In older literature - mostly 19th century - I noticed a common tendency to provide two alternative titles for a text. One example I just came across is:

Varney the Vampire; or, the Feast of Blood

There are countless examples from both fiction and non-fiction for this kind of "dual" title.

Currently I'm writing detective fiction stories set in Victorian times and I try to imitate the 19th century style. As these "dual" titles appear typical of the period, I think of using that style for my own writing, but I am nor quite sure what the purpose of giving a text two titles is and how to employ this format properly. So I wonder:

What effects were authors trying to achieve with these "double" titles? And how would I go about if I wanted a similar kind of title for my own story?

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    This is a question for Literature SE, not Writing.
    – user16226
    Mar 29, 2018 at 12:11
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    I don't know why they did it, but your observation is correct: tvtropes.org/pmwiki/pmwiki.php/Main/… "May be used to evoke an older era, when such subtitles were more common, or a faux-academic style."
    – J.G.
    Mar 29, 2018 at 13:40
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    @Cloudchaser The question could be edited to reflective this question actually being about the tittle. Currently that is just minor background. If the question was rephrase to "Is it okay to have two tittles?" I think it would be on topic. Mar 29, 2018 at 17:25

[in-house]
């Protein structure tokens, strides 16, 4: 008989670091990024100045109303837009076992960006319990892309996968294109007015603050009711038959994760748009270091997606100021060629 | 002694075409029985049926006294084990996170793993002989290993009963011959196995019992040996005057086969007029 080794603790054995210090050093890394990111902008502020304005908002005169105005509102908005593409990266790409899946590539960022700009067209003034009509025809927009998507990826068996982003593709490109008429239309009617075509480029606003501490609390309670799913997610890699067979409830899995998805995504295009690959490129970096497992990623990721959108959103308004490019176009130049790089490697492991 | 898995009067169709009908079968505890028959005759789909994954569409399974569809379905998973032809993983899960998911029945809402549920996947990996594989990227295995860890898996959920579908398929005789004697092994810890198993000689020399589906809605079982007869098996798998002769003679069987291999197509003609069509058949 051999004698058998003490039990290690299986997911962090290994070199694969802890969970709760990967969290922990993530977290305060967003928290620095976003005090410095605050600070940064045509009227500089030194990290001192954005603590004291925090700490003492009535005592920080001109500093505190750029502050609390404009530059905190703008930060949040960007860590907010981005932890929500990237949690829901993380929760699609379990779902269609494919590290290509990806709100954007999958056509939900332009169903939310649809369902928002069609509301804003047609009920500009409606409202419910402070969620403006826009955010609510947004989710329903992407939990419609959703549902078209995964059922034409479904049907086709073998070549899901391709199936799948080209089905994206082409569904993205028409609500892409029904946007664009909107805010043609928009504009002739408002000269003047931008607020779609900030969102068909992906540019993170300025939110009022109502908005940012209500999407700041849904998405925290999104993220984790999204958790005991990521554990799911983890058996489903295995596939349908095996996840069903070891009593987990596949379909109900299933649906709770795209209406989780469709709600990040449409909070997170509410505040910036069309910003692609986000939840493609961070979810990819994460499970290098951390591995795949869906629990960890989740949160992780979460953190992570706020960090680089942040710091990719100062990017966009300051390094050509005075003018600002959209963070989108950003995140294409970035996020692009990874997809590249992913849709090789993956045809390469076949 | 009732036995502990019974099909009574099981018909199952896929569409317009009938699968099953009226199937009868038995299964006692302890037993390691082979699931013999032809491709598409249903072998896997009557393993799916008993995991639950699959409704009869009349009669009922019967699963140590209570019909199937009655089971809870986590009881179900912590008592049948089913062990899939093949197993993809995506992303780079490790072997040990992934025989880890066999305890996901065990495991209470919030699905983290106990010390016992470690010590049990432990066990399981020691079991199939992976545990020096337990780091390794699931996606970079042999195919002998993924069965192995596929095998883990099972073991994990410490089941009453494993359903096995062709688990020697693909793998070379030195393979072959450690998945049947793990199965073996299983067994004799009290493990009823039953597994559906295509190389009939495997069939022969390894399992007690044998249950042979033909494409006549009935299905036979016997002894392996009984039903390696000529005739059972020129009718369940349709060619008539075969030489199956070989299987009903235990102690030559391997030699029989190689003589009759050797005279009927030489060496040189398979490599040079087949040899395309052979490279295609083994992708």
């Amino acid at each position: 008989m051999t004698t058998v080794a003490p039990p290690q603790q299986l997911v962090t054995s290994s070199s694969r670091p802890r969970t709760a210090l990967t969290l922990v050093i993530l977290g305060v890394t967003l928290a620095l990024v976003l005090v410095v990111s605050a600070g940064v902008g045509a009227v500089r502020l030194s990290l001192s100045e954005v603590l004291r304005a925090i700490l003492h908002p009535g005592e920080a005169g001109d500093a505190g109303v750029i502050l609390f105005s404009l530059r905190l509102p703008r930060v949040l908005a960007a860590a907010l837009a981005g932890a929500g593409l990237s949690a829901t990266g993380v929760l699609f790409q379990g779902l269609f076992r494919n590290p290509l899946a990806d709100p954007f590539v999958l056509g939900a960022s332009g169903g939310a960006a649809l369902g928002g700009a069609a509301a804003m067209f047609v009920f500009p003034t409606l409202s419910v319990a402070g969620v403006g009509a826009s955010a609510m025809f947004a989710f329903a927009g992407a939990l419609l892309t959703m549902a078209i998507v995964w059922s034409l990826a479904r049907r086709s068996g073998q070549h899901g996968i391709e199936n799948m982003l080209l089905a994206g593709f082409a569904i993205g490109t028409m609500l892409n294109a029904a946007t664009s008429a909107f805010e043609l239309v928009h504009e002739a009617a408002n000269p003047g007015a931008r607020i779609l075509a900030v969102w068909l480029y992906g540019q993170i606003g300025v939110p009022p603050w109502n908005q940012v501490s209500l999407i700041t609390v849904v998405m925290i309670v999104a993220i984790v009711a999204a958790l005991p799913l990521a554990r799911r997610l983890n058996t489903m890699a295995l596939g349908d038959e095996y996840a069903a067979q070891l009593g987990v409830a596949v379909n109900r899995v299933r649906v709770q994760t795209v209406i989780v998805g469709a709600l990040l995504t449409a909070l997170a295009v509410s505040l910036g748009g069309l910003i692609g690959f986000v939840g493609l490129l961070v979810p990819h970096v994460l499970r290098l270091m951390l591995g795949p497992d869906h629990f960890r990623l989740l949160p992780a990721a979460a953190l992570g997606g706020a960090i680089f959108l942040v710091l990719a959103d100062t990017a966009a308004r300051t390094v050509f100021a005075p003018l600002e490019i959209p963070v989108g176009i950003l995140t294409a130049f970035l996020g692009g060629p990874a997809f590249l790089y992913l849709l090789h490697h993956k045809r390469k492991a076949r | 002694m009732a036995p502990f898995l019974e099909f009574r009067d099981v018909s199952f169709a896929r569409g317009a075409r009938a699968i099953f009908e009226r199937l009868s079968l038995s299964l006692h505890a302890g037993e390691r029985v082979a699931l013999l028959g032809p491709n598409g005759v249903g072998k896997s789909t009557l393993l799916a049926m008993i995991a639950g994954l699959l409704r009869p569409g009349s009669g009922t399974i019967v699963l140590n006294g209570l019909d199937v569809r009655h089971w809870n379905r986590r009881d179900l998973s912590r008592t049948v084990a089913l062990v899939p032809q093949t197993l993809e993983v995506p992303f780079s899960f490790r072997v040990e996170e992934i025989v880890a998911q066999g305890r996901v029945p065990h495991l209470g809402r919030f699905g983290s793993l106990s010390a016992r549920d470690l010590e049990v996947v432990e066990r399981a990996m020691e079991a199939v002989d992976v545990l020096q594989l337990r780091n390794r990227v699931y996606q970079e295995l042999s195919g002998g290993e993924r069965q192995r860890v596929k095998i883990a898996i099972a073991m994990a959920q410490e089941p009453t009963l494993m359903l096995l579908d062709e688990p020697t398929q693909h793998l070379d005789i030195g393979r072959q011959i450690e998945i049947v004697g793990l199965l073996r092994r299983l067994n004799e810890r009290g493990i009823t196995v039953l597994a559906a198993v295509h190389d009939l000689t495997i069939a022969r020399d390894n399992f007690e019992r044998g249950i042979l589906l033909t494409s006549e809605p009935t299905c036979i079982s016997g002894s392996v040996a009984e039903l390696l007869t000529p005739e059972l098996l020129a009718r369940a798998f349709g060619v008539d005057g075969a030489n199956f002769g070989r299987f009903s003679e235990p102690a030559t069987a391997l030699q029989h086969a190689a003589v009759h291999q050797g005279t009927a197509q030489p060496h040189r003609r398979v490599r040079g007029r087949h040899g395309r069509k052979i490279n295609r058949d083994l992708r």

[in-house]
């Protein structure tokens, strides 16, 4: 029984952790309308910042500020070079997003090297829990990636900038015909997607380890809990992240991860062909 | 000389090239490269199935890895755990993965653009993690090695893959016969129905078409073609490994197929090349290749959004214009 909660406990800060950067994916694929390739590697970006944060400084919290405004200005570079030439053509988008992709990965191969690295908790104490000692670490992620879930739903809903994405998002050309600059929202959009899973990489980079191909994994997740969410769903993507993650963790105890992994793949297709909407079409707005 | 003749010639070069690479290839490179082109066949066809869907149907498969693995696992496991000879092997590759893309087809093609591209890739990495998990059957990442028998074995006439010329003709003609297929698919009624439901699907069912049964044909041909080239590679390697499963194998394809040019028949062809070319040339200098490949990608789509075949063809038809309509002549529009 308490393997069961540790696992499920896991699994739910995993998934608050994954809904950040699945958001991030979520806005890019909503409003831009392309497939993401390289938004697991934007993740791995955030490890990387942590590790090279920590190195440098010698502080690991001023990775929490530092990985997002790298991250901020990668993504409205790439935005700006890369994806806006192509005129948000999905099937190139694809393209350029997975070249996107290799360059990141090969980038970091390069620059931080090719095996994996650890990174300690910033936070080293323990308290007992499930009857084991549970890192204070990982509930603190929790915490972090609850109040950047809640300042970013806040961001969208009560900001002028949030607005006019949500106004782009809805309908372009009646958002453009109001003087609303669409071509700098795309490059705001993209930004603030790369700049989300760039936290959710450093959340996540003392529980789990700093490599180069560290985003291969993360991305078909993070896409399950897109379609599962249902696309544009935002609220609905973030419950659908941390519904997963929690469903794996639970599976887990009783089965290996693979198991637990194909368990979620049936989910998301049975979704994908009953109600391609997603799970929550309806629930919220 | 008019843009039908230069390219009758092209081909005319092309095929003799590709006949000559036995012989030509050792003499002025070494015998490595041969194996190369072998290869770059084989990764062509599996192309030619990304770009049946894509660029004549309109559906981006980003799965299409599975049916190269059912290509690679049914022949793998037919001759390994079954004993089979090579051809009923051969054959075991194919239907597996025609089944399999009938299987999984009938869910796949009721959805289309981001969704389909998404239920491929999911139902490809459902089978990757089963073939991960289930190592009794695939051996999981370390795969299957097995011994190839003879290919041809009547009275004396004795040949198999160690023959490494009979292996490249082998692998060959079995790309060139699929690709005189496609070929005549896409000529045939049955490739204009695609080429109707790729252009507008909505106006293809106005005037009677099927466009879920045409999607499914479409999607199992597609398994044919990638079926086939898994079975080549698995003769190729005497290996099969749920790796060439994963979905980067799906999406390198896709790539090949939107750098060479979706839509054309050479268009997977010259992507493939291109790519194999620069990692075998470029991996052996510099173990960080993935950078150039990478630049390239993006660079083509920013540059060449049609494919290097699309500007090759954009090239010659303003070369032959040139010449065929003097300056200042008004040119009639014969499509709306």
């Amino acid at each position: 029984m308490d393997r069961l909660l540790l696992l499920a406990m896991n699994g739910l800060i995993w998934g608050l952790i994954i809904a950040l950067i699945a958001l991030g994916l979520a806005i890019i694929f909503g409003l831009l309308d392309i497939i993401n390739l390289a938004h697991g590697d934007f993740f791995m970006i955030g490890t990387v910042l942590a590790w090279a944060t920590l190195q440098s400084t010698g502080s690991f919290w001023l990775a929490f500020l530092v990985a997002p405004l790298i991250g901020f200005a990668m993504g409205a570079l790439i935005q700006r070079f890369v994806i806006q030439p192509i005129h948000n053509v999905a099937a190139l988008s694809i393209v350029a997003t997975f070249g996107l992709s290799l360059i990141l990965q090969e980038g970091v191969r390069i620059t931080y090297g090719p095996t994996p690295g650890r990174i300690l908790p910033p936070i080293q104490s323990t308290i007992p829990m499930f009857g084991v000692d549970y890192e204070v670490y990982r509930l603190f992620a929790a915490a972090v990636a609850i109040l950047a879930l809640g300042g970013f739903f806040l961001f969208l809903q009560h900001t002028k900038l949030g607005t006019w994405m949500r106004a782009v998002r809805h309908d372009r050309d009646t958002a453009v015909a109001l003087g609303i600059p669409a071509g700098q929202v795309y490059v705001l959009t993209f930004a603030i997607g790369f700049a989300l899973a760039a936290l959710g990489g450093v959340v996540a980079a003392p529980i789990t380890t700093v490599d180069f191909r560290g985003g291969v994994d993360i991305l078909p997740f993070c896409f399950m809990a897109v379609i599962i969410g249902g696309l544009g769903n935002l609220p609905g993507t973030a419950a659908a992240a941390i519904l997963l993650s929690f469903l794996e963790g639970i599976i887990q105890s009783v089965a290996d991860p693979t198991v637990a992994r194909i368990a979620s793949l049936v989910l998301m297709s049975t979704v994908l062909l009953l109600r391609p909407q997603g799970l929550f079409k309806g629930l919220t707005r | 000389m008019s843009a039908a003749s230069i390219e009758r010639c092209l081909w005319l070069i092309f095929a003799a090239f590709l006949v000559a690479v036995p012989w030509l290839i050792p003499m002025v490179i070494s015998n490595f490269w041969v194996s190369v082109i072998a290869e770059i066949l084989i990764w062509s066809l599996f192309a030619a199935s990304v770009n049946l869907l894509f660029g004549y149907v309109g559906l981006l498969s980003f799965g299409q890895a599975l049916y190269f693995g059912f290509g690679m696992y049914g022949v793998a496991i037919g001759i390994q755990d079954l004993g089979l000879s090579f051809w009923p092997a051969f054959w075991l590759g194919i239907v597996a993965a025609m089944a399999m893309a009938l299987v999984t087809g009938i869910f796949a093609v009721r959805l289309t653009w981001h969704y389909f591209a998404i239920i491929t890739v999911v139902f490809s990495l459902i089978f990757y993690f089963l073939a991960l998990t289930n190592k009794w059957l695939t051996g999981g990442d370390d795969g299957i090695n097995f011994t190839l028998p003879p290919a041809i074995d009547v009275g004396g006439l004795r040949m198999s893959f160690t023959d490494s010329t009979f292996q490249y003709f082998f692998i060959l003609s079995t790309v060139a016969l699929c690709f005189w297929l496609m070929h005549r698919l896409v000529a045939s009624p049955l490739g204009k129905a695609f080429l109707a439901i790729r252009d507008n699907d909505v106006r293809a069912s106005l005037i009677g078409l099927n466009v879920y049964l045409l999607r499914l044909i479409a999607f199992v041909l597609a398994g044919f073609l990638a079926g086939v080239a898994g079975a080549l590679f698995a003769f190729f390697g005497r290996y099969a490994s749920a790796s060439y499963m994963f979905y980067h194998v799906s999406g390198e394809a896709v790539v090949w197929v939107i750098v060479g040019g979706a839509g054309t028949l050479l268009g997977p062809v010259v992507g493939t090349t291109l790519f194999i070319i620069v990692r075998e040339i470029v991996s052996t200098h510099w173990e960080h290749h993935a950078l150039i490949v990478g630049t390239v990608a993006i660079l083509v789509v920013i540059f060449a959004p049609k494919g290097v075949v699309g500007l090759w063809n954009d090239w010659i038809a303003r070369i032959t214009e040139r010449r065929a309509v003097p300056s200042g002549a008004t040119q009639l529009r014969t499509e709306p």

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    @WhiteEagle - I totally agree, and also think this was left as an implication by the original asker (otherwise why mention his own work set in a Victorian setting?) I've edited the question to ask it more explicitly.
    – Jules
    Mar 31, 2018 at 14:53

3 Answers 3


One reason for this style is that, to an event greater extent than today, a lot of novels of this period were studies about a particular character -- modern books have a tendency, at least in most genres, to focus on an event and the characters involved in that, but a popular form at the time was to focus on a character and secondarily on the events that make that character interesting. When writing such a story, it's typically very tempting to name the story after the character ... but just giving it such a title doesn't tell a potential reader about what kind of story it is. So, early novelists made their titles longer in order to give more detail of what kind of story the reader would find in the book. My personal favourite name for such a book is: